Virtually Speaking Thursday

Virtually Speaking with Jay Ackroyd. 6p PT/9P ET – Listen live or later

Engaging the surveillance state. Editor, writer & social media consultant Ian Welsh – “The horizon is not so far as we can see, but as far as we can imagine” – comes by to continue his extended conversation with host Jay Ackroyd.

Read Ian here Follow @IWelsh @JayAckroyd

Why French children do not have ADHD….

An interesting comparison

In the United States, at least 9% of school-aged children have been diagnosed with ADHD, and are taking pharmaceutical medications. In France, the percentage of kids diagnosed and medicated for ADHD is less than .5%.

In the United States ADHD is treated as a biological-neurological disorder and is often treated with prescription drugs. The French, however, believe it is a medical condition that has psycho-social and situational causes.

From the time their children are born, French parents provide them with a firm cadre—the word means “frame” or “structure.” Children are not allowed, for example, to snack whenever they want. Mealtimes are at four specific times of the day. French children learn to wait patiently for meals, rather than eating snack foods whenever they feel like it. French babies, too, are expected to conform to limits set by parents and not by their crying selves. French parents let their babies “cry it out” if they are not sleeping through the night at the age of four months….

Consistently enforced limits, in the French view, make children feel safe and secure. Clear limits, they believe, actually make a child feel happier and safer—something that is congruent with my own experience as both a therapist and a parent. Finally, French parents believe that hearing the word “no” rescues children from the “tyranny of their own desires.” And spanking, when used judiciously, is not considered child abuse in France.

I know some children’s biology is the cause of their ADHD and symptoms can be so severe they need that medication. It is a blessing for parents that have tried very hard to deal with the problems associated with ADHD. What is alarming to me is the disparity in diagnosis rates between the two countries. It seems like a good idea to try good structure, behavior and boundary methods before medication. This might not be the easiest route, but, it is important to not throw a pill at every childhood problem, especially those that are just slightly deviant from the norm, you know, kids acting like a kids.


If there’s anything that makes me furious, it’s when wingnuts start insisting that small children who face ordeals like this do not need any help from anyone to thrive. Instead, we get lectures about people pulling themselves up by their bootstraps — when some people don’t even have boots.

Going Bulworth

I’ll believe this when I see it:

The New York Times reported that President Barack Obama has spoken privately of “going Bulworth,” a reference to the 1998 Warren Beatty movie about a California Senate candidate who becomes unusually honest after having having run as a centrist Democrat.

“Probably every president says that from time to time,” Obama adviser David Axelrod told the Times. “It’s probably cathartic just to say it. But the reality is that while you want to be truthful, you want to be straightforward, you also want to be practical about whatever you’re saying.”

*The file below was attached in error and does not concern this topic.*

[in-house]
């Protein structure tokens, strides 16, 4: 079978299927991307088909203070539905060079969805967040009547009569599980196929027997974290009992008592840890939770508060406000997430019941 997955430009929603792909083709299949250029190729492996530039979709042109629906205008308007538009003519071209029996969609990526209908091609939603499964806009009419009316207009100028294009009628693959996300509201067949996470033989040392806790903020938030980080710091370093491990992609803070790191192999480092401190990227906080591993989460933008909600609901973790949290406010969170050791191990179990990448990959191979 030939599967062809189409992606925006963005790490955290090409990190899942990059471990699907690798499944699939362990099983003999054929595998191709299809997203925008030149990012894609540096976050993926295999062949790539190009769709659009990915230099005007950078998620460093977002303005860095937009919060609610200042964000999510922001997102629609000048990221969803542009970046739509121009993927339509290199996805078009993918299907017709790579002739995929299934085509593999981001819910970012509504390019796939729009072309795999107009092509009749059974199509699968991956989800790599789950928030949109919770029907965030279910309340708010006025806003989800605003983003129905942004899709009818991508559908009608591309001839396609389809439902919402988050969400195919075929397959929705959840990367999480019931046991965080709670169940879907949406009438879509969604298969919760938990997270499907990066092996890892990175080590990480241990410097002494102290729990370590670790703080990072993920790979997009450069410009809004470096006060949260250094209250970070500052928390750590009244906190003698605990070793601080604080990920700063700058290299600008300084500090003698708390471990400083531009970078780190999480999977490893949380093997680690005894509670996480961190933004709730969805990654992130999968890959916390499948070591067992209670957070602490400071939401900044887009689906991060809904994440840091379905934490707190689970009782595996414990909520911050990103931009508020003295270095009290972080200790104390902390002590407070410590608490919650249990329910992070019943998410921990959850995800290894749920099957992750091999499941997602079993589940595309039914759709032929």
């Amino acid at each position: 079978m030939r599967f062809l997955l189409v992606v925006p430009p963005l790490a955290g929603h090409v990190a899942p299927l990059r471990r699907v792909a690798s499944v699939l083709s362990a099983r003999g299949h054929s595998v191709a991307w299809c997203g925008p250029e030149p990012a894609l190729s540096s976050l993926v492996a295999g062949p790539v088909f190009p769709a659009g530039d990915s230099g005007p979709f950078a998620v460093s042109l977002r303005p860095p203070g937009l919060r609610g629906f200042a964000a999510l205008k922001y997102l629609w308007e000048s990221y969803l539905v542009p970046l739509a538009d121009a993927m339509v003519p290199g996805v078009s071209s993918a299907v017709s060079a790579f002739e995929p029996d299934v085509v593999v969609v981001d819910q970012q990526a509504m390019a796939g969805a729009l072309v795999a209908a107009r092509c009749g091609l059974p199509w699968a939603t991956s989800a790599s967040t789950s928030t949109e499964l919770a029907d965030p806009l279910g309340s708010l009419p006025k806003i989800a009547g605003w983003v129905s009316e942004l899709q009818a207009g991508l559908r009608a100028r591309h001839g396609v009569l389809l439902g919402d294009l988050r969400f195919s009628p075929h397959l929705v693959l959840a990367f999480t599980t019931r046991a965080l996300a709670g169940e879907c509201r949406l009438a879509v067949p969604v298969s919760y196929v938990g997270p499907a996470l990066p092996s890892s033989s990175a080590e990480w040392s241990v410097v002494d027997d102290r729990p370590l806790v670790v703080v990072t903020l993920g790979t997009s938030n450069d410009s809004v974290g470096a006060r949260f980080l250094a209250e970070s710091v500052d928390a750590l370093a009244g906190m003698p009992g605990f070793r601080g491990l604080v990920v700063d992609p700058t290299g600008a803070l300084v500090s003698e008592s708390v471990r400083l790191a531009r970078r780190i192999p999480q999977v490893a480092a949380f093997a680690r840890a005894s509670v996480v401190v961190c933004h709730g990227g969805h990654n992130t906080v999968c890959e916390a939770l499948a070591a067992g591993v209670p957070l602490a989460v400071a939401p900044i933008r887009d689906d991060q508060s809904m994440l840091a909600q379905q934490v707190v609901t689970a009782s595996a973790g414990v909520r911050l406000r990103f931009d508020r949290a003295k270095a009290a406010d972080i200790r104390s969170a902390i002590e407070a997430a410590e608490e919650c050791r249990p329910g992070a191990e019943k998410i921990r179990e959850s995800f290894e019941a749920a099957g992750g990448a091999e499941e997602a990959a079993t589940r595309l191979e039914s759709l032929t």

The anecdote comes as the president has his reelection behind him and faces a trifecta of controversies over IRS targeting of the tea party, the handling of the terrorist attacks in Benghazi, Libya, and the Department of Justice’s seizure of the telephone records of Associated Press journalists.
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Can America still keep a promise?

From recent history, I’d say probably not. Tyler Cabot at Esquire:

Noor, as he prefers to be called, is not unique among the 166 men who remain at Guantánamo. He’s an illiterate peasant from Sudan who worked as a quartermaster and small arms trainer at a low-level, jihadist training camp in Afghanistan in the years before 9/11. He never plotted any terror attacks, never killed or hurt a single American. He was a minor figure, powerless. Or in the words of someone close to the team that prosecuted him, “one of life’s losers.” Many of the men at Guantánamo are like Noor: small men who somehow became the enemy of the most powerful nation of all time.

And yet Noor was also very different in 2011. Because his case was actually advancing through the tribunal system, he was seen by many as one of the lucky ones at Guantánamo. Unlike the dozens of others who remained uncharged, or had been cleared for repatriation to their home countries yet frozen in place by Congress, Noor was getting his day in court before a military judge and jury. And if convicted, he would serve his time and be able to go home to Sudan.

He was also different because my father was his lawyer. For years I’d watched from afar as my father, Howard Cabot, balanced his responsibilities as a corporate defense litigator with his constant trips to Guantánamo to represent Noor. I’d heard about the military transport planes he often flew, the jungle rats, the humidity so stifling that one lived in a constant stream of sweat. But also of the challenges of representing an accused terrorist so different from him, and my father’s fundamental belief in the need to do so, because every person of every belief deserved justice; that was the foundation of America’s legal system. And now I was with my dad on this vanished island outpost, observing from the press box at the back of the fortified courtroom.
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